In 1947 experiments had been made with a four-row high-degree superheater in No. 6022 King Edward III, owing to a decline in the availability of high-calorific South Wales steam coal, on which the GWR had always relied for its good locomotive performance. During the 1948 locomotive exchanges, King Henry VI had performed disappointingly using Yorkshire coal, despite demonstrating the 4-6-0 type's unique sure-footedness when climbing out of Kings Cross, where pacific types were apt to slip alarmingly. After this, four-row superheaters were fitted to the class, and modifications were also made to the draughting arrangement, using No. 6001 King Edward VII as a test-bed. From September 1955 double blast-pipes and chimneys were fitted, initially to No. 6015 King Richard III. Following successful testing the whole of the class was subsequently modified and, as a result, their final years in British Railways ownership saw the very best of their performance, particularly on the steep South Devon banks at Dainton, Rattery, and Hemerdon.
On 15 January 1936, a freight train became divided at Shrivenham, Berkshire. Due to errors by the guard of the freight train and a signalman, an express passenger train hauled by No. 6007 King William III ran into the six wagons that had been left behind and derailed. Two people were killed.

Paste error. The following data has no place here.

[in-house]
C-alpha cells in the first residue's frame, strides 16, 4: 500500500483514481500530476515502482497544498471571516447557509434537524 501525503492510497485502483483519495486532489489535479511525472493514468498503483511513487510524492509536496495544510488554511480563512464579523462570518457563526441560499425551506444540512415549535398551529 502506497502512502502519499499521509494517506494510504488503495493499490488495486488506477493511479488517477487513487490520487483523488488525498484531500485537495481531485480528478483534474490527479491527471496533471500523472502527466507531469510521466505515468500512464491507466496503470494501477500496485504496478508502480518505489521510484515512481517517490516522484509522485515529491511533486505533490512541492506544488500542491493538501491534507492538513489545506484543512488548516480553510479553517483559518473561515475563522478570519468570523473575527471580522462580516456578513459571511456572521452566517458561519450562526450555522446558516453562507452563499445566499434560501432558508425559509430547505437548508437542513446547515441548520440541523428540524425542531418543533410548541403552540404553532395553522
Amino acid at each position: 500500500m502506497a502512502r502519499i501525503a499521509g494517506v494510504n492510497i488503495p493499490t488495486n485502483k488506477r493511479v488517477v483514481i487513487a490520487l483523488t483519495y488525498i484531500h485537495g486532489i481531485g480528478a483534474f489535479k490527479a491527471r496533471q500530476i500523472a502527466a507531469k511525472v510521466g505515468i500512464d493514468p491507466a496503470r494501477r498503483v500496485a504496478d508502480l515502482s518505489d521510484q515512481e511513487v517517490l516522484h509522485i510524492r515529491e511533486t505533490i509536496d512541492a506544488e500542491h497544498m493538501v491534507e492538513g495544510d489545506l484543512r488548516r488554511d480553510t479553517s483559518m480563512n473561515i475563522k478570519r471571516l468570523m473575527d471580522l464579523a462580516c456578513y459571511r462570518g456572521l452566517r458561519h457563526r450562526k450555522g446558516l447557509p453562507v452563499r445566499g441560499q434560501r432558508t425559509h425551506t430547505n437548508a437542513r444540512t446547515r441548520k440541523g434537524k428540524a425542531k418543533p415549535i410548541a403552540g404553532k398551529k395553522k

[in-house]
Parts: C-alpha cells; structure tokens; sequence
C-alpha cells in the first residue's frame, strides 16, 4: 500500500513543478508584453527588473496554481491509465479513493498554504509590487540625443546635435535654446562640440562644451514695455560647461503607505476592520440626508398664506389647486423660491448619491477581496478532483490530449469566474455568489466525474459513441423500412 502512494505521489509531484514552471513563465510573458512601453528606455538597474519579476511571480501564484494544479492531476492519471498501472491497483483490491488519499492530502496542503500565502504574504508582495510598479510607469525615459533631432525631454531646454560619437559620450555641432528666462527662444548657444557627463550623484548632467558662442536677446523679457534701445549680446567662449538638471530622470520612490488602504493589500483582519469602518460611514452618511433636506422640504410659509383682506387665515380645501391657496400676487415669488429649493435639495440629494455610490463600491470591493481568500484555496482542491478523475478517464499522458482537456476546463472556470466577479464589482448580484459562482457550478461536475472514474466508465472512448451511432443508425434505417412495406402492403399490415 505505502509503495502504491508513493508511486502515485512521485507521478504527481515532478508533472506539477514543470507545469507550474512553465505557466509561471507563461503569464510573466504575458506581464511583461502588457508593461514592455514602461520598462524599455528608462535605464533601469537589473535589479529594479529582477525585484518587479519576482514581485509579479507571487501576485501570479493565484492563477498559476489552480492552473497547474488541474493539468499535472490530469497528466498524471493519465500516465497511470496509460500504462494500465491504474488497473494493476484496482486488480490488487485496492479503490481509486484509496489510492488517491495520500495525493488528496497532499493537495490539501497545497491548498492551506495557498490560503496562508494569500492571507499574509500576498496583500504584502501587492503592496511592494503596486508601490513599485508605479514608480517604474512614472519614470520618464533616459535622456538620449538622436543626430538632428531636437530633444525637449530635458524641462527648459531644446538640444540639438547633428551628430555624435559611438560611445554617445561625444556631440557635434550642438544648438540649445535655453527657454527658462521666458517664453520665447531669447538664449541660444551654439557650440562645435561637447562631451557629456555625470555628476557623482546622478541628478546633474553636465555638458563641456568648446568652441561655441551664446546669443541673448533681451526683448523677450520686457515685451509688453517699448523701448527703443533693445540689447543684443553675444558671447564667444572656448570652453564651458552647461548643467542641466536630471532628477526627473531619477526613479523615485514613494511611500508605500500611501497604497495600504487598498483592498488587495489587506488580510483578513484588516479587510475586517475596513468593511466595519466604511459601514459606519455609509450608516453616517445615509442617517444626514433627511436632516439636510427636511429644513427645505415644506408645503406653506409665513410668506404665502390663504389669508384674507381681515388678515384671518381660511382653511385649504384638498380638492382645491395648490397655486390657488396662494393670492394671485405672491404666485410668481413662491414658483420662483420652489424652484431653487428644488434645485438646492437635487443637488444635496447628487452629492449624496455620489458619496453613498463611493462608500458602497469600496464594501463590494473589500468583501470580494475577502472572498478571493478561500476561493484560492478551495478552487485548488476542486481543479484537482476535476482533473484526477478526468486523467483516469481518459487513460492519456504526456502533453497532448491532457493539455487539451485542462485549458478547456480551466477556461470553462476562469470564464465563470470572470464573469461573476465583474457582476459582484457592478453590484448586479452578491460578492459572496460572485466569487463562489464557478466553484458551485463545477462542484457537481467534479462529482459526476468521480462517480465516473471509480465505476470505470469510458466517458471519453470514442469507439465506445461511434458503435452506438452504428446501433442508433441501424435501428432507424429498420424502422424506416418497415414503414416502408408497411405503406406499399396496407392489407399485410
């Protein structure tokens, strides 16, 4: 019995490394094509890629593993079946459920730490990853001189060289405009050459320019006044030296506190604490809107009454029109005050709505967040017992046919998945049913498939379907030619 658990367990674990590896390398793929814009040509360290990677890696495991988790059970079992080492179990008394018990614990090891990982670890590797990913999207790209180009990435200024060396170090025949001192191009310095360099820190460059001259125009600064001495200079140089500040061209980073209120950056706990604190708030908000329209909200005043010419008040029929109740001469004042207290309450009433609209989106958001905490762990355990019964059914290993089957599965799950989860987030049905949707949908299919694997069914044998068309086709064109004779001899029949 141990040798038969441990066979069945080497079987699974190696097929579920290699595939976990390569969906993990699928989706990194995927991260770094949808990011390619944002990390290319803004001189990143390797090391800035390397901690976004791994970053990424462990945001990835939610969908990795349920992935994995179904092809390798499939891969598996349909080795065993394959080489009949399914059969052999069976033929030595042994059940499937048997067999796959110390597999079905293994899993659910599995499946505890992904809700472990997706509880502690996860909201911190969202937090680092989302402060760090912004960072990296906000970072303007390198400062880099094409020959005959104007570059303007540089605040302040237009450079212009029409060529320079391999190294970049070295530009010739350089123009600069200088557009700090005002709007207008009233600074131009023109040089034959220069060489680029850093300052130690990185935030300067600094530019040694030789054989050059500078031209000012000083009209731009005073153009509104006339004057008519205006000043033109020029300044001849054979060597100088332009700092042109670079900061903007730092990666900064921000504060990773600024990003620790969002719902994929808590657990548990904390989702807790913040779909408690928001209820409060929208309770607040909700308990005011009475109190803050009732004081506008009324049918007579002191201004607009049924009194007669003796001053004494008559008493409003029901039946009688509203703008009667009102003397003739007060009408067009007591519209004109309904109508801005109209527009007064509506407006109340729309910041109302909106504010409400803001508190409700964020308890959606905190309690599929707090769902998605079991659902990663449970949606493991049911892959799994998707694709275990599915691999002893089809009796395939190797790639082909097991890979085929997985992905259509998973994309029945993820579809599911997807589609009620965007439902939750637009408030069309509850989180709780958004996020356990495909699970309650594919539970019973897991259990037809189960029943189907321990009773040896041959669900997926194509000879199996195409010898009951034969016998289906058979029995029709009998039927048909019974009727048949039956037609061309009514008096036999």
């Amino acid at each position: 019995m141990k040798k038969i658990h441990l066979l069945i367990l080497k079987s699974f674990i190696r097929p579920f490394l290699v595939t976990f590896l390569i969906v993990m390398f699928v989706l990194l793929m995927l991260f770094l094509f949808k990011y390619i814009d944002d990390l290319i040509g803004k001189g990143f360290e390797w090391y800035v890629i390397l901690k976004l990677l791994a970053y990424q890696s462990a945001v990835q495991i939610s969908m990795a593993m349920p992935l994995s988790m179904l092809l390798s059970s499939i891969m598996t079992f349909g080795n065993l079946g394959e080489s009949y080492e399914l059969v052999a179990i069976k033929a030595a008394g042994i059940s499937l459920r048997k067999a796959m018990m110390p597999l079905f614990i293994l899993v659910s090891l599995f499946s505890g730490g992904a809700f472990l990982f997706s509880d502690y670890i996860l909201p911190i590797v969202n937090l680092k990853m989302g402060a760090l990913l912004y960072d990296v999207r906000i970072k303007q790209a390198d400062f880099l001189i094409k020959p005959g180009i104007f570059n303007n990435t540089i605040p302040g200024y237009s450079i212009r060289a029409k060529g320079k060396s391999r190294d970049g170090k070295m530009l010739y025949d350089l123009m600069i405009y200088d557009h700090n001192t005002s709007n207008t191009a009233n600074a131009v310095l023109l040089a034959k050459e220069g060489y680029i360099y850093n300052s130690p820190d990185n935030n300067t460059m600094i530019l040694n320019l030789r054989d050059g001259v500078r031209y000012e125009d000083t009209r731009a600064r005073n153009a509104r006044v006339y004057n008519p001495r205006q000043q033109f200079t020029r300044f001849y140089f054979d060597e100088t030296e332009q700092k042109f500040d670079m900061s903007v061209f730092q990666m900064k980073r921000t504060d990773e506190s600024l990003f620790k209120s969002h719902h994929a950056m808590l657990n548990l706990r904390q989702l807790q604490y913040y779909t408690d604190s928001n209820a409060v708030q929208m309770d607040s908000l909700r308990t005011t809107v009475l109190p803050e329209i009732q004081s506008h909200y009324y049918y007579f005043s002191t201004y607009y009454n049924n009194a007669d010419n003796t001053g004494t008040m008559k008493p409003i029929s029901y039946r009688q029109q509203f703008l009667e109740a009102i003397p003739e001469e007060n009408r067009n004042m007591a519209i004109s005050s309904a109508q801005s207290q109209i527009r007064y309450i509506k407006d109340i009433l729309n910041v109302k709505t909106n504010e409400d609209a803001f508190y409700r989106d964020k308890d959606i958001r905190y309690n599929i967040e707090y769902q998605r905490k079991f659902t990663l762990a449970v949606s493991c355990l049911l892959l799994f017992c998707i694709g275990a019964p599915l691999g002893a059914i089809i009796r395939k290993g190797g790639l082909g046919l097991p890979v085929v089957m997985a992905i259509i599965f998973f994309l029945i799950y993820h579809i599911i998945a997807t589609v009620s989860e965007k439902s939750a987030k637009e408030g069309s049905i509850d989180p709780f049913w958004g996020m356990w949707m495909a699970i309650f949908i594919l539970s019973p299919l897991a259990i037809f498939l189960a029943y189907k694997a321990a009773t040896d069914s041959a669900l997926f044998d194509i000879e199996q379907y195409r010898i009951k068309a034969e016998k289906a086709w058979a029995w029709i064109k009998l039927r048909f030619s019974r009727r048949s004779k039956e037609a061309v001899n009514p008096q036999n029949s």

On 4 November 1940, an express passenger train hauled by No. 6028 King George VIwas derailed at Norton Fitzwarren, Somerset due to the driver misreading signals. Twenty-seven people were killed and 57 were seriously injured.
Thirty-one locomotives were built at Swindon, as follows:
Of the 31, only 30 were in service simultaneously. The original no. 6007 King William III was written off after an accident near Shrivenham on 15 January 1936, and was condemned on 5 March 1936. A replacement was built which may have incorporated some parts from the damaged locomotive; it took the same number and name, and was added to stock on 24 March 1936.
Shipped to America August 1927 to join in Baltimore & Ohio Centenary celebrations. Presented with bell and cabside medallions. Alfloc water treatment fitted 1954. 1,910,424 miles (3,074,529 km) recorded on withdrawal. Restored by Bulmer's Railway Centre, Hereford. Preserved, National Railway Museum, York Currently at Steam Railway Museum, Swindon.